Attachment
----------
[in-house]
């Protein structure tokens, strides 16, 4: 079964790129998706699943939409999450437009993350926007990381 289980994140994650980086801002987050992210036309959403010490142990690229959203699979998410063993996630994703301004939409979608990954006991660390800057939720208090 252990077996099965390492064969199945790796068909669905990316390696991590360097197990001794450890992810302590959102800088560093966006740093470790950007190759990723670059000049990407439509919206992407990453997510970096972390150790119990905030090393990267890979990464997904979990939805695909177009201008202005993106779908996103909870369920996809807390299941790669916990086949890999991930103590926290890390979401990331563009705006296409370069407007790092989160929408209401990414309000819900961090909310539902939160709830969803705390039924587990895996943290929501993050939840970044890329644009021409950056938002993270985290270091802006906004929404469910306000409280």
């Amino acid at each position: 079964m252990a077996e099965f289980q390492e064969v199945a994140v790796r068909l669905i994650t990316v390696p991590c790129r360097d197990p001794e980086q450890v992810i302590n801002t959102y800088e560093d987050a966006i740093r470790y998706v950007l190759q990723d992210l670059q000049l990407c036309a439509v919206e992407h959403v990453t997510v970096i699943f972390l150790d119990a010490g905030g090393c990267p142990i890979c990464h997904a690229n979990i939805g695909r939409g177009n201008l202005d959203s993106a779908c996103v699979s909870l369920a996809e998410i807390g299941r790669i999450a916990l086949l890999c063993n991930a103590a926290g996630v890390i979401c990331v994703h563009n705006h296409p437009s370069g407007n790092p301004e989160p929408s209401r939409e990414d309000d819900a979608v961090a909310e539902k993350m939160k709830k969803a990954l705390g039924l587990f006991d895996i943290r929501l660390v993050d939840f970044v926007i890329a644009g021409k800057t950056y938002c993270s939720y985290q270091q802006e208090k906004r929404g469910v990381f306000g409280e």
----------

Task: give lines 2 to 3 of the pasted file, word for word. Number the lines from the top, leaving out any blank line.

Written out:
């Protein structure tokens, strides 16, 4: 079964790129998706699943939409999450437009993350926007990381 289980994140994650980086801002987050992210036309959403010490142990690229959203699979998410063993996630994703301004939409979608990954006991660390800057939720208090 252990077996099965390492064969199945790796068909669905990316390696991590360097197990001794450890992810302590959102800088560093966006740093470790950007190759990723670059000049990407439509919206992407990453997510970096972390150790119990905030090393990267890979990464997904979990939805695909177009201008202005993106779908996103909870369920996809807390299941790669916990086949890999991930103590926290890390979401990331563009705006296409370069407007790092989160929408209401990414309000819900961090909310539902939160709830969803705390039924587990895996943290929501993050939840970044890329644009021409950056938002993270985290270091802006906004929404469910306000409280």
């Amino acid at each position: 079964m252990a077996e099965f289980q390492e064969v199945a994140v790796r068909l669905i994650t990316v390696p991590c790129r360097d197990p001794e980086q450890v992810i302590n801002t959102y800088e560093d987050a966006i740093r470790y998706v950007l190759q990723d992210l670059q000049l990407c036309a439509v919206e992407h959403v990453t997510v970096i699943f972390l150790d119990a010490g905030g090393c990267p142990i890979c990464h997904a690229n979990i939805g695909r939409g177009n201008l202005d959203s993106a779908c996103v699979s909870l369920a996809e998410i807390g299941r790669i999450a916990l086949l890999c063993n991930a103590a926290g996630v890390i979401c990331v994703h563009n705006h296409p437009s370069g407007n790092p301004e989160p929408s209401r939409e990414d309000d819900a979608v961090a909310e539902k993350m939160k709830k969803a990954l705390g039924l587990f006991d895996i943290r929501l660390v993050d939840f970044v926007i890329a644009g021409k800057t950056y938002c993270s939720y985290q270091q802006e208090k906004r929404g469910v990381f306000g409280e």